The discovery of contemporary Bulgarian literature has been one of the great gifts of my recent reading life. Though the books I’ve read can be quite varied, they seem connected by a combination of humor and soulful melancholy, a literary territory where trouble can perhaps best be endured by sad or bitter laughter, mixed with sometimes pitiless insight; this emotional literary landscape feels like a Balkan twist on the Portuguese idea of saudade.
One aspect of Bulgarian soulful melancholy seems linked to travel, or rather the reaction to the relatively recent lack of it. Perhaps, after nearly a half-century of travel restrictions by a communist government that feared mass emigration to the West (and killed thousands in their attempts to escape), Bulgarians now revel in the civil right of simply leaving, or at least moving about unrestricted. Travel seems to count as an important high octane of inspiration for writers such as Georgi Gospodinov, Angel Igov, Kapka Kassbova, and Georgi Tenev, to name only a few. Kassabova remembers the grim restrictions of the Soviet years when she writes in her excellent nonfiction book Border: “We had been chained like unloved dogs for so long behind the Iron Curtain.”
Bogdan Rusev’s novel A Tourist, He Thought, which he himself translated more than ably into English, could have easily been written to prove my pet theory. The protagonist—named only as “the tourist”—makes his living as a reviewer of hotels for an online journal, and his travels—to far-flung locales such as Malta, Sao Paulo, Istanbul, Djerba, Reykjavik, Lisbon—are all-expenses paid because his quirky reviews have captured a faithful internet following. But it turns out the tourist’s reviewing is merely a side hustle. His main gig is assisting the suicides of people who don’t quite think they can pull off their demise on their own. When he receives his assignments in a wide-ranging suite of cities around the world, he books a room in a hotel that looks as if it might inspire him to write another oddball review. The novel’s structure operates as two parallel sets of theme-and-variation: how many ways the tourist can describe various hotels, alongside the different ways he can help along those timid suicidal clients, and as the novel progresses, the parallel stories begin to intertwine.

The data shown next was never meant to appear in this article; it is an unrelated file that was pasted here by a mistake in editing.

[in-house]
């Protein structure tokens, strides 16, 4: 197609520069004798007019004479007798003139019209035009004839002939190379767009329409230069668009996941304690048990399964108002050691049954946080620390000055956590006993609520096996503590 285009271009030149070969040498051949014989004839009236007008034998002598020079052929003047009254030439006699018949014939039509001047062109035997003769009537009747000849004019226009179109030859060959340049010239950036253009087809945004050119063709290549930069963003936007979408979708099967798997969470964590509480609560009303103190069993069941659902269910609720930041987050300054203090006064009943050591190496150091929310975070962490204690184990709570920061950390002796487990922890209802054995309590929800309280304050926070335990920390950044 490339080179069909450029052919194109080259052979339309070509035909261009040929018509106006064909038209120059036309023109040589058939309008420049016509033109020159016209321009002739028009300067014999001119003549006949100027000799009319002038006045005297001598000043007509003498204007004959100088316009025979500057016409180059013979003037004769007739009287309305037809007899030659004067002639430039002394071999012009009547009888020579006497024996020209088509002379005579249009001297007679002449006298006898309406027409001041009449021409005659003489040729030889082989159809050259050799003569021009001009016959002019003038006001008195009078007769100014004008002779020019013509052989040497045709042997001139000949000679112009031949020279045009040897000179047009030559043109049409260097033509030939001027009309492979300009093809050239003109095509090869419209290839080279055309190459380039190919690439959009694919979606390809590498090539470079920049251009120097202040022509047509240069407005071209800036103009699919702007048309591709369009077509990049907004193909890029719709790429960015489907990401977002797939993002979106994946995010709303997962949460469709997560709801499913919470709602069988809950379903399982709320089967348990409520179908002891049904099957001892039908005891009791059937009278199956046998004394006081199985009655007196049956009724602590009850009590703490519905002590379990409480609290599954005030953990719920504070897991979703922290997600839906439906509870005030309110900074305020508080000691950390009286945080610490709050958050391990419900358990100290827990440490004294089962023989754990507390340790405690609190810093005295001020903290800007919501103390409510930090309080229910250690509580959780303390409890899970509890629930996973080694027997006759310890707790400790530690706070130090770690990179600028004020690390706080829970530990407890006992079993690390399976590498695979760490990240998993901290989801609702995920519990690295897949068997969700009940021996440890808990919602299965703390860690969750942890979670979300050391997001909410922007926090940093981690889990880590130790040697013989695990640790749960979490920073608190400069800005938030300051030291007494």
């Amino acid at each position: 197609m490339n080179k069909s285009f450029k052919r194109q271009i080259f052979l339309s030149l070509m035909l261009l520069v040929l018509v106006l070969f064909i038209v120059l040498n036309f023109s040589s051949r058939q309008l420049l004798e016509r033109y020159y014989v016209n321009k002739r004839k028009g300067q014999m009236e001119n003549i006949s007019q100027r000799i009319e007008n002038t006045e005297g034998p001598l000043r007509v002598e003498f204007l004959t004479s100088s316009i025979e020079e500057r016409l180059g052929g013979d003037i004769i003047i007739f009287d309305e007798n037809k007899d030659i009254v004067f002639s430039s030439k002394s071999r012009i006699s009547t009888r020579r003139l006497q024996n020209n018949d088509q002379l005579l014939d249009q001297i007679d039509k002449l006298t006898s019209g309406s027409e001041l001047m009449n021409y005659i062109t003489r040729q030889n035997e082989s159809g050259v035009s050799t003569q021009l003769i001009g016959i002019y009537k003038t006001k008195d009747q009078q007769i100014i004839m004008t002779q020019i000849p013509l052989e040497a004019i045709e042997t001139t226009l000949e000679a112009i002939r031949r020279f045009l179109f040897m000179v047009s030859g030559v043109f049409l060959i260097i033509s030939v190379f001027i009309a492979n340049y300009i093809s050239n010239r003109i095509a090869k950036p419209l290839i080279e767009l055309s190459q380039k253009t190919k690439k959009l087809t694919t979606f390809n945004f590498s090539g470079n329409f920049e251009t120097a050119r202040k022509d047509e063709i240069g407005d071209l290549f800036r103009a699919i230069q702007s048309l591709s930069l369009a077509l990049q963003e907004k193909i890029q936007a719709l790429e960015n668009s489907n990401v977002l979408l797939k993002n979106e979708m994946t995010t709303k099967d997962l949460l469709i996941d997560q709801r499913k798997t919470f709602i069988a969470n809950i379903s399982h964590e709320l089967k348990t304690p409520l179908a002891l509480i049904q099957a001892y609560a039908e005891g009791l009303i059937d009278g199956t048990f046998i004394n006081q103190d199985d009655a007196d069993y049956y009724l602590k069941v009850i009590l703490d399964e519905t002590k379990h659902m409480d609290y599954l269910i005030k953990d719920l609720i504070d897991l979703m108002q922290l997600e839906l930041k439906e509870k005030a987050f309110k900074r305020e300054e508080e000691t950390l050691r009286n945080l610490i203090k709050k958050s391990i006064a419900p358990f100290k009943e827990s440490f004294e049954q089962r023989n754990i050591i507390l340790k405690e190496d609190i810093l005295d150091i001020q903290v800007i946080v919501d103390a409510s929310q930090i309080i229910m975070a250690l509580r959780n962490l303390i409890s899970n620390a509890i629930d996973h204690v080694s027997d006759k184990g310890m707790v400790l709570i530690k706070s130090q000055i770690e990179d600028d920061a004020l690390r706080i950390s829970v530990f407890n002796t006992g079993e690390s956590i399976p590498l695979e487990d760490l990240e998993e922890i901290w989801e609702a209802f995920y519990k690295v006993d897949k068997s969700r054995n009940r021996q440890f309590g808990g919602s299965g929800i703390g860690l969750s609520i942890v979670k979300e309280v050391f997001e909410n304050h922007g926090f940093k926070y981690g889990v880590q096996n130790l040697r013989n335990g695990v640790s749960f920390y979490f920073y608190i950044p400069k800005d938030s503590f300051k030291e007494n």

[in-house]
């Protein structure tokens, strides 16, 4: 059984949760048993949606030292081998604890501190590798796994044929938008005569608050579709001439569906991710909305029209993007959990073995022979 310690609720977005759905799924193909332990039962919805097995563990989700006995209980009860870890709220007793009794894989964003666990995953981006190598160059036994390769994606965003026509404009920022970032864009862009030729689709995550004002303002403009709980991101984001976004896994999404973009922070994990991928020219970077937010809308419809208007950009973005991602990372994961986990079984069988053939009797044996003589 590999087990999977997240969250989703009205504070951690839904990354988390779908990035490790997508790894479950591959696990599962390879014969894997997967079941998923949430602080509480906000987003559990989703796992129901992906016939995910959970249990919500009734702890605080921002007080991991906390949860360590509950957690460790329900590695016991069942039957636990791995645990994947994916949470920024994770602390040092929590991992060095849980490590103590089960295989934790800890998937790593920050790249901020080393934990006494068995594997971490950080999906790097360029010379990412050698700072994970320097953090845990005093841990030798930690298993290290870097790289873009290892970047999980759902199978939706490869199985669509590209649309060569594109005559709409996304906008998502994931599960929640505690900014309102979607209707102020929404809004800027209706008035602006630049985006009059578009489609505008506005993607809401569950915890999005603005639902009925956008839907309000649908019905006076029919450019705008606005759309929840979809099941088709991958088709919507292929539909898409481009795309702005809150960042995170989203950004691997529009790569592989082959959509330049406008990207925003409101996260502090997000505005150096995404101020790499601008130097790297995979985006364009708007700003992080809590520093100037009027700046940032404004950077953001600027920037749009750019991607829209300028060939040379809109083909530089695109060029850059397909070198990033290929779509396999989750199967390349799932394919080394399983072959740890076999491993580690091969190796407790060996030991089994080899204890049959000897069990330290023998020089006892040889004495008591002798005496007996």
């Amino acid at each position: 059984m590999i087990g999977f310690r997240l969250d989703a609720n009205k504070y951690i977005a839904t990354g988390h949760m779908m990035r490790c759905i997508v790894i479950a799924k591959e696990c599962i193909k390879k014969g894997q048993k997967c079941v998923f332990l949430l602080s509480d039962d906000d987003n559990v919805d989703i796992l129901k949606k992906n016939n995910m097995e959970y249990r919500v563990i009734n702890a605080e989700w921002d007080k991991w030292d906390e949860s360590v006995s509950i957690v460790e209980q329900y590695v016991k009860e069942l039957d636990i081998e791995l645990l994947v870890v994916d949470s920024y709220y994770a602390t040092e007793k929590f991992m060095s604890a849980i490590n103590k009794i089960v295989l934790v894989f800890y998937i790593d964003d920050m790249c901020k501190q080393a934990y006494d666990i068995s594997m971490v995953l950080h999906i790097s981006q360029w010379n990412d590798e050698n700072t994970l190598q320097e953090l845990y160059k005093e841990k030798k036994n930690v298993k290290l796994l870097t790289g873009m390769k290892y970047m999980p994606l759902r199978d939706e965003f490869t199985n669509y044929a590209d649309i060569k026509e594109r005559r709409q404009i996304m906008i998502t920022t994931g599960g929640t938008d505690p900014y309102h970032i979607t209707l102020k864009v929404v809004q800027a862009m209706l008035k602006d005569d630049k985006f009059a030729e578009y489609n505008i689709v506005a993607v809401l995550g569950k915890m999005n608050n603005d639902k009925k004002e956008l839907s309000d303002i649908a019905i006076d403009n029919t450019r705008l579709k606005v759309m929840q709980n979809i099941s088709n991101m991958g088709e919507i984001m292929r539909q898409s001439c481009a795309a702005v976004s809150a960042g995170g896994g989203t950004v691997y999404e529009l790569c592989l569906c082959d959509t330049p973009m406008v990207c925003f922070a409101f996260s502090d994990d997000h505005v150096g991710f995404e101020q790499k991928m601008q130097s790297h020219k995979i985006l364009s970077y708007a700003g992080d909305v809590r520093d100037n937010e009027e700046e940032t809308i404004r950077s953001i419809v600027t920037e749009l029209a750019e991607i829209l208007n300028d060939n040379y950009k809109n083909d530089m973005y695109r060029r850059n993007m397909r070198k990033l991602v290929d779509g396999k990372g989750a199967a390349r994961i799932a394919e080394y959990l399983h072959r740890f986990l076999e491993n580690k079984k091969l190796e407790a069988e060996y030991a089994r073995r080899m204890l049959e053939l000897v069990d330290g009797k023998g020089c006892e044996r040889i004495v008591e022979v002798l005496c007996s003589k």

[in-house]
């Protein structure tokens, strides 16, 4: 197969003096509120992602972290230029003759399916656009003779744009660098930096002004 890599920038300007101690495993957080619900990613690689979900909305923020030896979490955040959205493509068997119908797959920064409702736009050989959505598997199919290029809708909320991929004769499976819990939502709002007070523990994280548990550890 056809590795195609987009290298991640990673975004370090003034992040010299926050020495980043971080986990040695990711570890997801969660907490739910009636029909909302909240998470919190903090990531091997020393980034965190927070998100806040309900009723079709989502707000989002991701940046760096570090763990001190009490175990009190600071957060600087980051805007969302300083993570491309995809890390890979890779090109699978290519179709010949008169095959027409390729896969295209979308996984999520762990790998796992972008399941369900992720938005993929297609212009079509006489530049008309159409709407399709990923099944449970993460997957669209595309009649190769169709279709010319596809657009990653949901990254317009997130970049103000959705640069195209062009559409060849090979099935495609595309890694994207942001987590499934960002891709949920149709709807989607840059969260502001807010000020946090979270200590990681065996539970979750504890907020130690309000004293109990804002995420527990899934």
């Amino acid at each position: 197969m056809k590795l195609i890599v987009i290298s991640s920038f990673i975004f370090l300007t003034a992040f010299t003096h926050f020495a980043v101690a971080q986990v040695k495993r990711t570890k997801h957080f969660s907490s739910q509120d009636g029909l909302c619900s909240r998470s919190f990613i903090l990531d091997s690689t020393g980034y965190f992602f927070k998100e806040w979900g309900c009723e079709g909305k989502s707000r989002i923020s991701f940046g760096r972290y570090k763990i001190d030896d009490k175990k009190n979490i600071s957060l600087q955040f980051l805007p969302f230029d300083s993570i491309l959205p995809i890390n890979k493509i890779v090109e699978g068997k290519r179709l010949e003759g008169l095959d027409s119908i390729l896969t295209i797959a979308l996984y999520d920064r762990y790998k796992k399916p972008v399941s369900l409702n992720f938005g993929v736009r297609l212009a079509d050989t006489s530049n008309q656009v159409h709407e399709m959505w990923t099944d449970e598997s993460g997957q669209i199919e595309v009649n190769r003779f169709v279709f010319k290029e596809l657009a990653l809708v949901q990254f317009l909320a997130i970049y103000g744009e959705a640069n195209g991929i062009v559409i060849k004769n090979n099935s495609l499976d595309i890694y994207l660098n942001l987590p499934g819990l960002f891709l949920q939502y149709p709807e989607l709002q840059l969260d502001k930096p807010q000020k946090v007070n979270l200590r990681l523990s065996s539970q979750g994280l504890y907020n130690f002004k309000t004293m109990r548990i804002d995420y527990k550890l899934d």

Rusev thinks structurally as a novelist––it’s one of the great pleasures of reading him. Come to Me, his latest novel to appear in English (in a fluid translation by Ekaterina Petrova), also boasts an unusual structure: a three-part puzzle that unfolds in surprising ways. While Come to Me doesn’t share the macabre vibe of A Tourist, He Thought, within its far more realist purview we still find that melancholy tug between leaving or staying, which for me holds the essential, pleasurable sting of contemporary Bulgarian literature.
In part one of Come to Me, we encounter a trio of friends—Vera, a character nicknamed Charlie, and an unnamed narrator—who are traveling through the Strandja mountain range in a car that also has a nickname—Gollum. Wherever they are heading, they seem to be in no hurry, and it’s not entirely clear why these three are on the road together. With so much unsaid, any clues dropped along the narrative’s path are welcome, so when Vera observes to her companions, “Did you know that the grave of Orpheus is somewhere around here?” (6), the reader perks up. Though there are other places in Europe that lay claim to Orpheus’ burial ground, Vera’s comment reminds us that Bulgaria was once a thriving locale of the ancient world, its Black Sea coast popular as a vacation spot for Greek and Roman elites. Modern Bulgarians like to remind themselves of this heritage, while ignoring when possible their 500 years of Turkish occupation. Still, this observation could be something worth tucking away.
Eventually we learn that Charlie and Vera are heading for a beach party on the Black Sea, and after dropping them off the narrator will be picking up Dena, his ex-girlfriend, at a nearby airport in the seaside town of Burgas. She has emigrated to Germany, and though they haven’t seen each other in over a year, the pull of Dena, the very thought of her arrival, even if only for a single day, has been enough for our still unnamed narrator to break up with his current girlfriend, the “wonderful Bozhana” (17). In anticipation, he imagines a far distant future in which our descendants, long having conquered death, will reach back to our times and discover the remnants of our memories in atoms and waves, “like the pieces of an enormous puzzle,” and resurrect us. “Even if we wake up without the bodies we’re used to,” he imagines telling Dena while watching a descending airplane that may well contain her, “I’ll find a way to embrace you” (32-33).